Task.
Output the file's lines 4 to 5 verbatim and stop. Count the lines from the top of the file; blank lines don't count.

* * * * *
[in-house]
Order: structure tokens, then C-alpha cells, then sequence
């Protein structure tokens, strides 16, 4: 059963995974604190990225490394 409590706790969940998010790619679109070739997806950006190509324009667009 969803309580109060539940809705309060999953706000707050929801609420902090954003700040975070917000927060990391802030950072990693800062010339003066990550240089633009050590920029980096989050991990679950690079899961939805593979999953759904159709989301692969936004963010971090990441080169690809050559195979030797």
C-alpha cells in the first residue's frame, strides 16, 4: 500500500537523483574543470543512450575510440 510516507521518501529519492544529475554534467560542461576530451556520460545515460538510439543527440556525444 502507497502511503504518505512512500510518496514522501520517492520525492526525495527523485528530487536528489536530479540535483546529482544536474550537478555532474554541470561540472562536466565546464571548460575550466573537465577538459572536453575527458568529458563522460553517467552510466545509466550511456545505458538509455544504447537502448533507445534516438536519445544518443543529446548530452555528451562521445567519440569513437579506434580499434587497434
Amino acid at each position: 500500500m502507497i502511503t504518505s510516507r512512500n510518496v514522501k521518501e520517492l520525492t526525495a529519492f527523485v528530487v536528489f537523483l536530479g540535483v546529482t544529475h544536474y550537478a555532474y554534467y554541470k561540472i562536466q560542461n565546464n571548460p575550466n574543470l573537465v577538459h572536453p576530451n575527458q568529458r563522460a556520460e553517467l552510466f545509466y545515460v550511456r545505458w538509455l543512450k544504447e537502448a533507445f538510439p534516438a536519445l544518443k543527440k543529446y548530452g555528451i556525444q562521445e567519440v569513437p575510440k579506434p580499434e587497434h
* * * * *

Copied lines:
C-alpha cells in the first residue's frame, strides 16, 4: 500500500537523483574543470543512450575510440 510516507521518501529519492544529475554534467560542461576530451556520460545515460538510439543527440556525444 502507497502511503504518505512512500510518496514522501520517492520525492526525495527523485528530487536528489536530479540535483546529482544536474550537478555532474554541470561540472562536466565546464571548460575550466573537465577538459572536453575527458568529458563522460553517467552510466545509466550511456545505458538509455544504447537502448533507445534516438536519445544518443543529446548530452555528451562521445567519440569513437579506434580499434587497434
Amino acid at each position: 500500500m502507497i502511503t504518505s510516507r512512500n510518496v514522501k521518501e520517492l520525492t526525495a529519492f527523485v528530487v536528489f537523483l536530479g540535483v546529482t544529475h544536474y550537478a555532474y554534467y554541470k561540472i562536466q560542461n565546464n571548460p575550466n574543470l573537465v577538459h572536453p576530451n575527458q568529458r563522460a556520460e553517467l552510466f545509466y545515460v550511456r545505458w538509455l543512450k544504447e537502448a533507445f538510439p534516438a536519445l544518443k543527440k543529446y548530452g555528451i556525444q562521445e567519440v569513437p575510440k579506434p580499434e587497434h